How gaming helped me reconnect with my son after military deployment
Max Levasseur spent nearly a year away from his one-year-old son while serving in the U.S. Army in Afghanistan. Video games helped him make up for lost time.
I began my military service enlisting in the United States Army at the age of 17. While stationed in Korea in 2000, I first met my future wife—she just didn’t know it yet.
When I returned to the States the following year, we started dating while I was stationed at Fort Meyer, near Washington, D.C. We ended up breaking up after a few months, but still stayed in touch as friends.
I was deployed to Germany in 2005 and we reconnected again a few years later while I was stationed there, and she was in Korea. As her service time had ended, she returned to the U.S. and our son, Christian, was born in September of 2008.
It was March the following year when I first laid eyes on my baby boy after returning to Florida. We had this instant connection. He was my world, and I was his. When I would play video games, he would crawl over and sit there with a controller in hand mimicking me while I played.
I received my orders to prepare for deployment to Afghanistan in February 2010. I transferred to Fort Campbell in Kentucky for a two-month ramp-up time before my departure.
My son was one at the time. It was rough as I’m anticipating being away from my family. I didn’t have a clue what it was like overseas. I’m thinking, “Am I coming back?” All these things are running through my mind because we are at war.
While stationed overseas, I was able to communicate with my family via telephone and some video calls two to three times a week. When I was able to chat with Christian, our conversations were pretty short, as he was still just an infant. He’d get excited, I’d get excited, and then he’d run off and start playing with his toys.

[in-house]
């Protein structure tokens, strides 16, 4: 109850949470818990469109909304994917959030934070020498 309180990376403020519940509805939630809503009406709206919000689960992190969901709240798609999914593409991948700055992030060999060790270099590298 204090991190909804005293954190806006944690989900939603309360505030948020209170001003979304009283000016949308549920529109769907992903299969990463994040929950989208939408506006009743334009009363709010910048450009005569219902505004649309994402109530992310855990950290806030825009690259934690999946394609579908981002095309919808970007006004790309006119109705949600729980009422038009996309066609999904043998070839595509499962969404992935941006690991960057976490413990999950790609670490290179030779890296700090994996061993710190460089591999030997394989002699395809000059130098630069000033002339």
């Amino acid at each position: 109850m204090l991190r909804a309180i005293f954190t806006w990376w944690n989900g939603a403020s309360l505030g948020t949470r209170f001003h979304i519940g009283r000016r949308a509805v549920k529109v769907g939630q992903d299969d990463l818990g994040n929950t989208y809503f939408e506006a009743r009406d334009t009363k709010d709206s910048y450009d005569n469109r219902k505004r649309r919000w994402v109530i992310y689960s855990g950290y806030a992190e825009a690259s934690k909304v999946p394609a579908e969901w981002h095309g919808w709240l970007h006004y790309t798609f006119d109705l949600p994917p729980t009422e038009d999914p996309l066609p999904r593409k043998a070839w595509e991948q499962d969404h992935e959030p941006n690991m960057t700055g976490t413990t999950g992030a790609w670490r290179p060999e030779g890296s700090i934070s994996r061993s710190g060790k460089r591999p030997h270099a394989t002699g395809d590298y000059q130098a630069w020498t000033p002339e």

My time in Afghanistan was like the movie Groundhog Day. I would wake up in the morning, go to breakfast, work, then lunch. I would get a workout in and after work, it was dinner time and then the day was over…rinse and repeat.
When it came time for my deployment to end, my wife and I purchased a place in Tennessee and planned on living there when I came back home.
Upon my return in February 2011, getting acclimated with the family took about a month or so. Coming from a deployment, your head is in a different mental space, which took a lot more time to deal with. I had a room where I could isolate myself and spent time there mainly playing video games to help get my mind right.
Christian would always follow me to the room. This was when our first interaction with video games took place. He would sit next to me and play with a non-working controller. This was all good until he figured out, “Yo, this is dead, dude. Give me something that I can press buttons on.”
Then we started playing games together for real, and of course, as the responsible father that I am, my thought was, “It’s time to get him his own system.”
Being away from the family for so long, I missed out on a lot, so I can admit to being guilty of overcompensating. I’m thinking, “What parent would get a three-year-old an Xbox Connect for his birthday?” That would be this guy right here.
Christian’s love for gaming started from that moment on. We began playing Kinectimals, then it was Marvel Super Hero Squad and Disney Infinity. For us to play together, there had to be some educational value for him as my wife was not playing when it came to that. So, he would read the subtitles as we played.
Being able to game together really helped us bond through our conversations and just spending time together. We didn’t always have to talk, but it did provide those interactions of completing a mission together.
To me, it was similar to working on the car or me showing him how to mow the lawn, which I wouldn't do anyways because we both have allergies.
We had this connectivity where there these non-verbal cues between us. I could tell when he’s truly happy, sad, or even mad about something because I’ve seen it. Understanding those emotions prompted me to open the door to communicate or for conversation.
It’s not like we hadn’t tried other things outside of gaming. For example, we would put together an entertainment center, but once we finished, that was it. He was pretty much done with ever trying it again. It’s not a new challenge to him. Gaming led to new challenges because each game was different.
When I was provided the avenue to connect with Christian, I was all in. For us, it was playing video games. I wasn’t the biggest fan of Minecraft, but I played it. It could be the same for someone else in a similar situation. It's all about taking advantage of those opportunities and meeting your child where they're at.
As told to Activision Blizzard King managing editor Marques Edge.
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